The Attorney General and Mr. Asst. Atty. Gen. Letts, for the United states. [268 U.S. 613, 614] Mr. Samuel T. Ansell, of Washington, D. C., for appellee.
Mr. Chief Justice TAFT delivered the opinion of the Court.
Daniel Noce was major of engineers in the United States Army in the emergency establishment from May 18, 1920, until June 30, 1920, when he returned to a captaincy in the regular establishment. He sued the United States in the Court of Claims for $467.66 as longevity pay, alleged to be due him under the law over and above the pay he received. He was appointed cadet at the West Point Military Academy August 1, 1913. He was graduated April 20, 1917. If he can count for longevity pay his cadet service from August 1, 1913, to April 20, 1917, he will be entitled to the amount he claims from the date of approval of the Act of Congress (section 11, c. 190, 41 Stat. 601, 603; Comp. St. Ann. Supp. 1923, 2089a [268 U.S. 613, 1] , 8562ee), May 18, 1920, to April 19, 1922, the period covered by this suit. The accounting officers denied the claim.
The Court of Claims found that under the act claimant's cadet service must be counted, and gave judgment for him. The United States has appealed, and urges a reversal, on the ground that such a conclusion is forbidden by the Army Appropriation Act of August 24, 1912, c. 391, 6, 37 Stat. 569, 594 (Comp. St. 1923), which provides:
A similar provision was made in the Naval Appropriation Act of March 4, 1913, c. 148, 37 Stat. 891 (Comp. St. 2619), as follows:
The Court of Claims held that these two provisions held been repealed by the Act of May 18, 1920, already referred to. The act is entitled 'To increase the efficiency of the commissioned and enlisted personnel of the Army, Navy, Marine Corps, Coast Guard, Coast and Geodetic Survey, and Public Health Service.' It increased the pay of certain commissioned officers of the Army, Navy, Marine Corps, and Public Health Service, mentioning in detail the ranks affected and the increases provided. It provided for a temporary commutation of quarters, heat, and light theretofore granted to Army officers on duty in the filed to those of the Navy, Marine Corps, Coast Guard, and Public Health Service. It gave warrant officers of the Navy an increase, in addition to all pay allowances, of $240 per annum. It increased the pay of all enlisted men of the Army and Marine Corps and of female nurses 20 per centum, with certain exceptions. It increased the commutation rations of noncommissioned officers of the Army, of the Marine Corps, and of filed clerks of the Army and the Quartermaster Corps. It gave a new base pay for enlisted ratings of petty officers and noncommissioned officers and of enlisted men in the Navy, of the Naval Academy band, and of the Fleet Naval Reserve. It authorized the Secretary of the Navy in his discretion to readjust the prevailing rates of pay of civilian professors and instructors of the Naval Academy. In section 8 (Comp. St. Ann. Supp. 1923, 8459 1/2a [3 1/2], [3 3/4]) it provided that the Coast Guard should have the same pay ratings to correspond with the Navy and mentioned the officers. Then by section 11 (Comp. St. Ann. Supp. 1923, 8562ee and section 2089a [268 U.S. 613, 1] ) it provided as follows:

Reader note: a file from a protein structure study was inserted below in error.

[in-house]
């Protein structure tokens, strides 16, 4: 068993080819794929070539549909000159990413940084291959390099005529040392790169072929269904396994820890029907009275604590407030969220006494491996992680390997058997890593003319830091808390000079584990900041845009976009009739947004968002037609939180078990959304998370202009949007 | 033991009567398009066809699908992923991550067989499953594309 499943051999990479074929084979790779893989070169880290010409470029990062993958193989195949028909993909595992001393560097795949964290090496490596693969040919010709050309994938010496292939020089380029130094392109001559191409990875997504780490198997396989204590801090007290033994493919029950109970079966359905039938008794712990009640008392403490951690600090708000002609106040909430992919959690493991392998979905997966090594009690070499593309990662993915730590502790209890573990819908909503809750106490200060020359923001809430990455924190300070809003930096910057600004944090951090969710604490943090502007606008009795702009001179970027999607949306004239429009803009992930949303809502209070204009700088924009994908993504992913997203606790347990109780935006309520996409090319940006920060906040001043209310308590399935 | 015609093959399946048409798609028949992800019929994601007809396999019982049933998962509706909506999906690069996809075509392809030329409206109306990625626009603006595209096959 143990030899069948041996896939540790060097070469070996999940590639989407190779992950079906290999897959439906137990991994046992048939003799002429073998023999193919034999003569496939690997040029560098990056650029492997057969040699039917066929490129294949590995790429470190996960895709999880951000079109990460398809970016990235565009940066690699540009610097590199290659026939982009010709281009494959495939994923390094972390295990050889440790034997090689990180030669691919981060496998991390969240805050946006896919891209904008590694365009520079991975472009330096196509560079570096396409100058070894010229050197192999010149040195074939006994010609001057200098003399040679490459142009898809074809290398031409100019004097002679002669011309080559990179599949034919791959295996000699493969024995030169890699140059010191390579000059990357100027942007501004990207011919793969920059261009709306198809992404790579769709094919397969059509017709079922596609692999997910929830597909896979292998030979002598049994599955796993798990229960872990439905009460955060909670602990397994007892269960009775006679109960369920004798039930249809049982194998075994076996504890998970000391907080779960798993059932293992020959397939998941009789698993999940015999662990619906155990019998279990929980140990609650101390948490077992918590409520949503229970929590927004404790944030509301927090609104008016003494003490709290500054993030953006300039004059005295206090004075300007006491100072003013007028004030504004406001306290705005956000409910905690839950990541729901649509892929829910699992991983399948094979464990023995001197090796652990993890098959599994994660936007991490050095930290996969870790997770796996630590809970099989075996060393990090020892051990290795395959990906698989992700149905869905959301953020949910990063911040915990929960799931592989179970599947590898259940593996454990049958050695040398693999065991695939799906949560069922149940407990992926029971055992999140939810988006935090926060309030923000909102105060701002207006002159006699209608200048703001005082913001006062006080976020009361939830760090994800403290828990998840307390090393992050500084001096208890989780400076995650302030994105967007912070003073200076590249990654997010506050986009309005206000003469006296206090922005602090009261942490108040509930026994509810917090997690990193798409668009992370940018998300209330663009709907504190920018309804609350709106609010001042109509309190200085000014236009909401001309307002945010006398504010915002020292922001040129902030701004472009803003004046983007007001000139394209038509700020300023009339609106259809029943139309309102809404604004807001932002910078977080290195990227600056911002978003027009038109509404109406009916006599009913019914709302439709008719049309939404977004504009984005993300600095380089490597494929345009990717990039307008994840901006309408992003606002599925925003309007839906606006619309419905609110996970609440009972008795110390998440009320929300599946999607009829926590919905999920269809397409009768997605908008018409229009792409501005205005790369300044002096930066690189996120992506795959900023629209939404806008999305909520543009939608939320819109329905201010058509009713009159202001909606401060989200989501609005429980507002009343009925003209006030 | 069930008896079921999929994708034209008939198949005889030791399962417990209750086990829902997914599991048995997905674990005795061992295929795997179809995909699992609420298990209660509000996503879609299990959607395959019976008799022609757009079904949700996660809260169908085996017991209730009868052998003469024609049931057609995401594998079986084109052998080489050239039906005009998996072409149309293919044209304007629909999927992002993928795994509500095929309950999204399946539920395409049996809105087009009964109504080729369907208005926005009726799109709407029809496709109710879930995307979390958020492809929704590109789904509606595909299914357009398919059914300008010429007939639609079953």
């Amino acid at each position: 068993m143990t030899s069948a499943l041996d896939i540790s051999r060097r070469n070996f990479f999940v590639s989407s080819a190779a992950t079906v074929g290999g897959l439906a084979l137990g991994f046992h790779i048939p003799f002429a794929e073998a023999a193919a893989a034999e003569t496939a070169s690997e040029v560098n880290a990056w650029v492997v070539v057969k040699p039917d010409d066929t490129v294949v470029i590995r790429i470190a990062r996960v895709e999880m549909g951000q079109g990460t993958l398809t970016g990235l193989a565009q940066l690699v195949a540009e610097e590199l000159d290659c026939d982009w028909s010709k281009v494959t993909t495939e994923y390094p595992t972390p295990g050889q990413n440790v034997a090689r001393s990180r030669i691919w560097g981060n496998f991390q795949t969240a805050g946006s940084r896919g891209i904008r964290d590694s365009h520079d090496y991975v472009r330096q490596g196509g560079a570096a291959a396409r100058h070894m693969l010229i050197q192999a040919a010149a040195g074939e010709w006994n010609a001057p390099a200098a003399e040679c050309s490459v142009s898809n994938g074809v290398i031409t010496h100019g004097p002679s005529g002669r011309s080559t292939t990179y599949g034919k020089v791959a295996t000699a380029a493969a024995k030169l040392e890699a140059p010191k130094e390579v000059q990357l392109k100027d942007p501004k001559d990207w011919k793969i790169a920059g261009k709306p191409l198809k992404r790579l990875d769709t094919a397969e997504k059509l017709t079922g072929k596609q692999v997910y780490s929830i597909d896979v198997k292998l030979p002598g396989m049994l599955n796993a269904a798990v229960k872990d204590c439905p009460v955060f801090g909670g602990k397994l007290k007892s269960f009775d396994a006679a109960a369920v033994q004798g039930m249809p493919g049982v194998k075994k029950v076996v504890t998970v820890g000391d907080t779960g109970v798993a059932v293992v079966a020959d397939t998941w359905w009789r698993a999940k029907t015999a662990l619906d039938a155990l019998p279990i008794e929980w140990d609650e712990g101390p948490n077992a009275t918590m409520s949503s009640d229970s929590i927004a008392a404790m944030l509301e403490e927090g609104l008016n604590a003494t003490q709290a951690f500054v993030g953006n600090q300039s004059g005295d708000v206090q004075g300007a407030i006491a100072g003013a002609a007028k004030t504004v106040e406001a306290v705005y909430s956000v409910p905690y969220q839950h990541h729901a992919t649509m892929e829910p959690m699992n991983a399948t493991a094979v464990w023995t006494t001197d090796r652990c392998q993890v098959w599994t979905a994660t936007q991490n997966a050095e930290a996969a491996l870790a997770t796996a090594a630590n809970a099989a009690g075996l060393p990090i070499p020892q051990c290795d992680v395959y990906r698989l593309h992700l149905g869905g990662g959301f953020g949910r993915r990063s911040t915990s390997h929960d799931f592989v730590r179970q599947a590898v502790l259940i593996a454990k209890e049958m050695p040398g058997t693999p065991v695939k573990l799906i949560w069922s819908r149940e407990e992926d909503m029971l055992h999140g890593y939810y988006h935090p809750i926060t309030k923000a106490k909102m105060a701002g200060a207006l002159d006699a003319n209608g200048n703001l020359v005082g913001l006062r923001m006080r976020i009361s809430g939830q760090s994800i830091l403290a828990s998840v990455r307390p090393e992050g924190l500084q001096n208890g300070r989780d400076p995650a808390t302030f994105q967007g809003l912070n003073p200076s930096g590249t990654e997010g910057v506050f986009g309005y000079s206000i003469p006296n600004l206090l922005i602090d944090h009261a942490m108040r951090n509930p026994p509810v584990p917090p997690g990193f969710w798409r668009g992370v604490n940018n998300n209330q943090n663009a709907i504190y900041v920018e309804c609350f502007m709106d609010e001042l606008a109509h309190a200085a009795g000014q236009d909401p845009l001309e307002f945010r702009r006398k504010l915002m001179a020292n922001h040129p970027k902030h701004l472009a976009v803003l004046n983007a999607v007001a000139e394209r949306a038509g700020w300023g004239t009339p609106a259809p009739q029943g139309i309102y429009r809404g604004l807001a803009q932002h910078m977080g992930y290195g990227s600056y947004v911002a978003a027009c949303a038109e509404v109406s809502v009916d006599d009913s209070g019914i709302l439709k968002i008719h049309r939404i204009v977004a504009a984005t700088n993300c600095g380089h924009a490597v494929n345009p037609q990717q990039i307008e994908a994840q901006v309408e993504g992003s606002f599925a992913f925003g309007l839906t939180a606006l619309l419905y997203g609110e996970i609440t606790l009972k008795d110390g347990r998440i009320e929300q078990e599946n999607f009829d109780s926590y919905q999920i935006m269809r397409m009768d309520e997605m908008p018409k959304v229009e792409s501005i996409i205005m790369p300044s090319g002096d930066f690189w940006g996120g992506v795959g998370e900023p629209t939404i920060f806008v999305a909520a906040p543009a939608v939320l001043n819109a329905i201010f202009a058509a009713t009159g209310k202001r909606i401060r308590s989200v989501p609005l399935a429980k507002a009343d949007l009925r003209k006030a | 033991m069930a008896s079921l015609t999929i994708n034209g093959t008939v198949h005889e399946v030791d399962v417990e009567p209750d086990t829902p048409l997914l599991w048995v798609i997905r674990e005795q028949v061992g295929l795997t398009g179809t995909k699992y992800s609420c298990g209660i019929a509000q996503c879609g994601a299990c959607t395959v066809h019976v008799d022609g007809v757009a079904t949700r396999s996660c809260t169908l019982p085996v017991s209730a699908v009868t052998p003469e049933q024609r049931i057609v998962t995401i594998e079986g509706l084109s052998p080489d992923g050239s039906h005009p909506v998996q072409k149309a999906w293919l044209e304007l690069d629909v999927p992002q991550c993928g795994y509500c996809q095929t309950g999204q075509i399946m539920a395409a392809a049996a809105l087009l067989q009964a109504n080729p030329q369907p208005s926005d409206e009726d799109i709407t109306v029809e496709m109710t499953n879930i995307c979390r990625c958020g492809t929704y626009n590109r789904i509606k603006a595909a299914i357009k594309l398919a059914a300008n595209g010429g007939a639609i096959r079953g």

It is this proviso which it is said repealed the laws of 1912 and 1913 above quoted. It is urged that the words 'longevity pay shall be based on the total of all service in any or all of said services' are inconsistent with the exclusion of service in the Military Academy or in the Naval Academy from the calculation of longevity pay.